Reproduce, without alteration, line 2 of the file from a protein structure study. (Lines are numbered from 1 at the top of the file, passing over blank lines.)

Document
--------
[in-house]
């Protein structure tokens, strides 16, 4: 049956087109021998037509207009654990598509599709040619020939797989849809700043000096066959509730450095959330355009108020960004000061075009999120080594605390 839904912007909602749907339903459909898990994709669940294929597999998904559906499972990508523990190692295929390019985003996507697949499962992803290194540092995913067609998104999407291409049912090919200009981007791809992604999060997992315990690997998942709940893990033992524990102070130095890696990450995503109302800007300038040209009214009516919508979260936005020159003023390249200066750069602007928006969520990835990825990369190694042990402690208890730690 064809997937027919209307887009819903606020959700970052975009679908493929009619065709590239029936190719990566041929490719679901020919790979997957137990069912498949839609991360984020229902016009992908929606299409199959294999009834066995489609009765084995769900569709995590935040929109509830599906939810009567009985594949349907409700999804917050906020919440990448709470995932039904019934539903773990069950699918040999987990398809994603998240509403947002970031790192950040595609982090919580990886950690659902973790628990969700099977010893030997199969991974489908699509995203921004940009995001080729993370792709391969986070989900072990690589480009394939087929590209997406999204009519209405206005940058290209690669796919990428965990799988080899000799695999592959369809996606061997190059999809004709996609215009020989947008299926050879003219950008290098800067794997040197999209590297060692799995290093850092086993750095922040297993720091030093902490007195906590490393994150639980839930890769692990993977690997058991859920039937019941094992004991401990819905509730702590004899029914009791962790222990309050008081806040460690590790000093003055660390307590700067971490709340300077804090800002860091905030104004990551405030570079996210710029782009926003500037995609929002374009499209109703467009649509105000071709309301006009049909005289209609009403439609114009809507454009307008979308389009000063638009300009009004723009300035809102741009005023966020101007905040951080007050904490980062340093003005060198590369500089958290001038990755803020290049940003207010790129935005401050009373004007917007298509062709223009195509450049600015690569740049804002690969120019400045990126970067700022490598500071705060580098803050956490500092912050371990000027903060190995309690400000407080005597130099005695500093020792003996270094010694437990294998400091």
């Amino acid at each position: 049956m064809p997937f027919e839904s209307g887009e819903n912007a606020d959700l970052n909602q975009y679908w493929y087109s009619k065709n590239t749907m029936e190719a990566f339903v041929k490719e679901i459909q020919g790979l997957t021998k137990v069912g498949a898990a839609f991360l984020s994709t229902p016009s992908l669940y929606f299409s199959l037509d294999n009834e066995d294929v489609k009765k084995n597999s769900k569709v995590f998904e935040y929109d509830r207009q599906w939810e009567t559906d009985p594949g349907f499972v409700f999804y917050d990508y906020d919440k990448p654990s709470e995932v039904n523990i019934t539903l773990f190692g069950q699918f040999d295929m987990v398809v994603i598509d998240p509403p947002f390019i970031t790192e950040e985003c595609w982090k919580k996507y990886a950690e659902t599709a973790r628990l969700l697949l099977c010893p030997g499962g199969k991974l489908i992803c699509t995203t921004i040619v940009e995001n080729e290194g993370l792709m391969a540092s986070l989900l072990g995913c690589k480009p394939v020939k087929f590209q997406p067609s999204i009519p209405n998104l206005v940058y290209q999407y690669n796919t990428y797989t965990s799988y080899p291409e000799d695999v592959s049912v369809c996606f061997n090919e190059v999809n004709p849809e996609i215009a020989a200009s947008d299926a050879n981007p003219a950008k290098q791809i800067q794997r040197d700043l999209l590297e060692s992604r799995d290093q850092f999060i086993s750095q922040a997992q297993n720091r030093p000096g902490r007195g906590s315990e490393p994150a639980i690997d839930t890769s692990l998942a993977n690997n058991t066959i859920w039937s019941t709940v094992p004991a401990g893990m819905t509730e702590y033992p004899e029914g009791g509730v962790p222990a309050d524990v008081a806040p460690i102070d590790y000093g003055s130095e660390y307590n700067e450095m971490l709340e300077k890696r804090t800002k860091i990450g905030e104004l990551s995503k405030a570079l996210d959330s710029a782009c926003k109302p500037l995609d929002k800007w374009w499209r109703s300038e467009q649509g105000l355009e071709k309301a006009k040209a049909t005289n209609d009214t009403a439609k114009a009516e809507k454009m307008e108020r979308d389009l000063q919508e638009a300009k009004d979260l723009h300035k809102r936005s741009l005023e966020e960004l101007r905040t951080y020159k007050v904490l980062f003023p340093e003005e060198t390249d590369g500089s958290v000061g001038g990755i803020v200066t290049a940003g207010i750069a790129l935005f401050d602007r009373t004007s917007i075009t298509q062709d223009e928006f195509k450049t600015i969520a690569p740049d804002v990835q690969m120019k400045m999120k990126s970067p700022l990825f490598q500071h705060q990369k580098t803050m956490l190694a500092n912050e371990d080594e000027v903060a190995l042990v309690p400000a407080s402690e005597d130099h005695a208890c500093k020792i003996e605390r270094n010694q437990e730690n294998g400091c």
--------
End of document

């Protein structure tokens, strides 16, 4: 049956087109021998037509207009654990598509599709040619020939797989849809700043000096066959509730450095959330355009108020960004000061075009999120080594605390 839904912007909602749907339903459909898990994709669940294929597999998904559906499972990508523990190692295929390019985003996507697949499962992803290194540092995913067609998104999407291409049912090919200009981007791809992604999060997992315990690997998942709940893990033992524990102070130095890696990450995503109302800007300038040209009214009516919508979260936005020159003023390249200066750069602007928006969520990835990825990369190694042990402690208890730690 064809997937027919209307887009819903606020959700970052975009679908493929009619065709590239029936190719990566041929490719679901020919790979997957137990069912498949839609991360984020229902016009992908929606299409199959294999009834066995489609009765084995769900569709995590935040929109509830599906939810009567009985594949349907409700999804917050906020919440990448709470995932039904019934539903773990069950699918040999987990398809994603998240509403947002970031790192950040595609982090919580990886950690659902973790628990969700099977010893030997199969991974489908699509995203921004940009995001080729993370792709391969986070989900072990690589480009394939087929590209997406999204009519209405206005940058290209690669796919990428965990799988080899000799695999592959369809996606061997190059999809004709996609215009020989947008299926050879003219950008290098800067794997040197999209590297060692799995290093850092086993750095922040297993720091030093902490007195906590490393994150639980839930890769692990993977690997058991859920039937019941094992004991401990819905509730702590004899029914009791962790222990309050008081806040460690590790000093003055660390307590700067971490709340300077804090800002860091905030104004990551405030570079996210710029782009926003500037995609929002374009499209109703467009649509105000071709309301006009049909005289209609009403439609114009809507454009307008979308389009000063638009300009009004723009300035809102741009005023966020101007905040951080007050904490980062340093003005060198590369500089958290001038990755803020290049940003207010790129935005401050009373004007917007298509062709223009195509450049600015690569740049804002690969120019400045990126970067700022490598500071705060580098803050956490500092912050371990000027903060190995309690400000407080005597130099005695500093020792003996270094010694437990294998400091």